Spring Breakers, writer/director Harmony Korine's lurid and violent fever dream, begins with a visual and aural blast. Skrillex's alternately dreamy and grinding dubstep anthem "Scary Monsters and Nice Sprites" blares crisply over shots of the monsters and sprites of Spring Break drinking and flailing, bare breasts bouncing in slow motion, liquor flowing in ominous waterfalls. The colors are bright and saturated, skin golden-orange, bikinis and trunks day-glo fluorescent. It's an arresting display of hedonism, and it's hard to tell if Korine is praising the carefree kids' revelry or condemning their wicked writhing. It's grotesque in a way, but it's also alluring; if not exactly sexy, it's certainly an effectively tantalizing image of youthful indulgence. The same holds true for the rest of the film, though Korine steers pretty quickly toward darker territory.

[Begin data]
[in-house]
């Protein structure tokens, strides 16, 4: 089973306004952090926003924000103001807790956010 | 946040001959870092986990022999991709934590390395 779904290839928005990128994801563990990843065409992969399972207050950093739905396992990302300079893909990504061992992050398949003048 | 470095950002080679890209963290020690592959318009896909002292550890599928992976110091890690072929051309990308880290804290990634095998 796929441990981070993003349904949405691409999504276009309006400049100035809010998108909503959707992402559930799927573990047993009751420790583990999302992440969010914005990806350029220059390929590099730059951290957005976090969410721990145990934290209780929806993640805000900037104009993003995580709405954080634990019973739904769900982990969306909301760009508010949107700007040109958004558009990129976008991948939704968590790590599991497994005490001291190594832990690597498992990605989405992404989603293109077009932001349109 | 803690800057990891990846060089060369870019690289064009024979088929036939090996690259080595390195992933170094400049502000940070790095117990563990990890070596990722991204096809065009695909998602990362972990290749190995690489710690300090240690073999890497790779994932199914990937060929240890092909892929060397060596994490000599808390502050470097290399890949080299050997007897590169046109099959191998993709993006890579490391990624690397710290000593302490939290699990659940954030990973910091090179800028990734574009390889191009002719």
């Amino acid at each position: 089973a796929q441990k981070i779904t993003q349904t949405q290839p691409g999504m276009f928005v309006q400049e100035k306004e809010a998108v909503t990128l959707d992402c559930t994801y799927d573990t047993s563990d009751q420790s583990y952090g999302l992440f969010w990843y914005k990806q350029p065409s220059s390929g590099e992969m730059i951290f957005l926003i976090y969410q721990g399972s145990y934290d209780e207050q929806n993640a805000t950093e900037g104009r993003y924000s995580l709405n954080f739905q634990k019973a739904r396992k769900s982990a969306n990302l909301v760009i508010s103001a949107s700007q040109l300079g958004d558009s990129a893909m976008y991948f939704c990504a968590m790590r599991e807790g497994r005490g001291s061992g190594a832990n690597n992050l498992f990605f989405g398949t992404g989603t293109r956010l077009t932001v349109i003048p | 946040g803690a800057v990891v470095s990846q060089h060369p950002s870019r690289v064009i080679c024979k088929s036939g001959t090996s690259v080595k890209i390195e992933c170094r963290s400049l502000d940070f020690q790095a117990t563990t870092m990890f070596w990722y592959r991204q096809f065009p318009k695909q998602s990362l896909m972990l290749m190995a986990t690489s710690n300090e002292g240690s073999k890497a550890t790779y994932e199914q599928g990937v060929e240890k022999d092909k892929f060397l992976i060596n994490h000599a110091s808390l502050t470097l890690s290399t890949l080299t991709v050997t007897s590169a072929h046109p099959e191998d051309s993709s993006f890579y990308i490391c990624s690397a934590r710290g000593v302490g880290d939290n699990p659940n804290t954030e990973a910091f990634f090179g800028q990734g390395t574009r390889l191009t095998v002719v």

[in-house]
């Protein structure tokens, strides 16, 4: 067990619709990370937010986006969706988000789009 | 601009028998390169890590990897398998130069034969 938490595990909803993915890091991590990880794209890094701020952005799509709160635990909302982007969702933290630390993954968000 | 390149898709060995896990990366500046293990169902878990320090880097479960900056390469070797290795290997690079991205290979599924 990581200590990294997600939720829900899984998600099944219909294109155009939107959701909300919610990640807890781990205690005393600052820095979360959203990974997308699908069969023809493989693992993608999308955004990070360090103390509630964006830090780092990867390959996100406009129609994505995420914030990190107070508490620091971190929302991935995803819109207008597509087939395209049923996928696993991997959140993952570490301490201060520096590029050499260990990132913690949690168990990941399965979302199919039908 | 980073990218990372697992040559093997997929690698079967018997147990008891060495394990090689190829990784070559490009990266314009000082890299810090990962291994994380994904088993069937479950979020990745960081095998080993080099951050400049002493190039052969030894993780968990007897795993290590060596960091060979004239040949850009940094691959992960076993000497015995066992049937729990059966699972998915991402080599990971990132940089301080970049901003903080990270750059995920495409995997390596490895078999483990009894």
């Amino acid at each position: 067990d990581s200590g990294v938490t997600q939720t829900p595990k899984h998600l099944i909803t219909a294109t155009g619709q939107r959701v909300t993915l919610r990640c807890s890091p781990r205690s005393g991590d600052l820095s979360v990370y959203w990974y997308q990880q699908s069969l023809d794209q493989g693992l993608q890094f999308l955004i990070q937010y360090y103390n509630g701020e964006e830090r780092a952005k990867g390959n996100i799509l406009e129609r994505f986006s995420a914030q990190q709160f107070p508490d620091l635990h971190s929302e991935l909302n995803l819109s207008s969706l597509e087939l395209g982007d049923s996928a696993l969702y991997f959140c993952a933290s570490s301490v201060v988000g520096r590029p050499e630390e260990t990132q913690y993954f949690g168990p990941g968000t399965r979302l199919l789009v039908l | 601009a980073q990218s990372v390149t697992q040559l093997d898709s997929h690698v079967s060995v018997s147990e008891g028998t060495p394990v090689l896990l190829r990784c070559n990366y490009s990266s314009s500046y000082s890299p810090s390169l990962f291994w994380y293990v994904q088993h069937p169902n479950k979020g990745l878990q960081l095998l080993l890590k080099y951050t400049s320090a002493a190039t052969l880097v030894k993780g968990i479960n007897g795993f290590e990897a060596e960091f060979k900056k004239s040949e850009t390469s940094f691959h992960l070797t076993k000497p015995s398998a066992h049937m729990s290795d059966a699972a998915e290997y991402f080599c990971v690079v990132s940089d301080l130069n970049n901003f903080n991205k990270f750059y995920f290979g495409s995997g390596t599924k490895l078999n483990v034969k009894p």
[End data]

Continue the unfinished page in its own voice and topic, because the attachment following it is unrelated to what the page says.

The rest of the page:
Though it's not much of a narrative, Spring Breakers chiefly concerns four college girlfriends who are desperate to flee boring school life for the beaches of Florida. In murmuring speech, our story's ostensible heroine Faith (Selena Gomez) says that the trip is about escaping, about breaking out of the humdrum doldrums of their easy, passive lives and really experiencing something. That she's using all this elevated language to talk about some sleazy beach in south Florida is a joke, I'm fairly sure, but Korine doesn't take any time to wink at us, he offers few hints as to his intentions. Determined but broke, the girls must figure out how to fund their dream vacation. Though Faith is a bored-ish good girl who goes to prayer meetings, she's childhood friends with three rowdy, stringy-haired sex-kittens who, like underpanted sirens, are calling Faith into the dark. The girls — Candy (Vanessa Hudgens), Brit (Ashley Benson), and Cotty (Rachel Korine, wife of the director) — decide suddenly that the best way to get the money is through robbing the local chicken shack. Have they done something like this before? It doesn't seem so, but they easily steal a professor's car anyway and loudly relieve the chicken place of its money. It's clear that the girls are a little wacked, taking a bit too much pleasure in shoving black-painted waterguns in people's faces and screaming violent threats. The actresses are obviously having fun with this too; in Benson and Hudgens's cases, the opportunity to break out of the relative innocence of teen-programming is seized with giggling, squealing avidity. They'll have more and worse to giggle about by picture's end.